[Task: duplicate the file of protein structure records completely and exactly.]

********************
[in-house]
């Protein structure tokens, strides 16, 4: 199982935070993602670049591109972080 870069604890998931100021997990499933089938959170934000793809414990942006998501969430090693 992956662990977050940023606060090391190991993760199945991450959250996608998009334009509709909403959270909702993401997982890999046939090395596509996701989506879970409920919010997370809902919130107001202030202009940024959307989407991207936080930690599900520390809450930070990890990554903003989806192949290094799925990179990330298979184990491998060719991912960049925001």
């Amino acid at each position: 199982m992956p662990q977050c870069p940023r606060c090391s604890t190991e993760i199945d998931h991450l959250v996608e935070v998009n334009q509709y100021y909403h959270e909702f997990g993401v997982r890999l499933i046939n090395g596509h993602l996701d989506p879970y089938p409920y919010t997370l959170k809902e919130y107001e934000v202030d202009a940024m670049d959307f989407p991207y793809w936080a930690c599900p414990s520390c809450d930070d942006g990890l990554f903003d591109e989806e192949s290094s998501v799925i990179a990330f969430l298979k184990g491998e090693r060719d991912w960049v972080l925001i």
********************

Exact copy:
[in-house]
């Protein structure tokens, strides 16, 4: 199982935070993602670049591109972080 870069604890998931100021997990499933089938959170934000793809414990942006998501969430090693 992956662990977050940023606060090391190991993760199945991450959250996608998009334009509709909403959270909702993401997982890999046939090395596509996701989506879970409920919010997370809902919130107001202030202009940024959307989407991207936080930690599900520390809450930070990890990554903003989806192949290094799925990179990330298979184990491998060719991912960049925001």
């Amino acid at each position: 199982m992956p662990q977050c870069p940023r606060c090391s604890t190991e993760i199945d998931h991450l959250v996608e935070v998009n334009q509709y100021y909403h959270e909702f997990g993401v997982r890999l499933i046939n090395g596509h993602l996701d989506p879970y089938p409920y919010t997370l959170k809902e919130y107001e934000v202030d202009a940024m670049d959307f989407p991207y793809w936080a930690c599900p414990s520390c809450d930070d942006g990890l990554f903003d591109e989806e192949s290094s998501v799925i990179a990330f969430l298979k184990g491998e090693r060719d991912w960049v972080l925001i």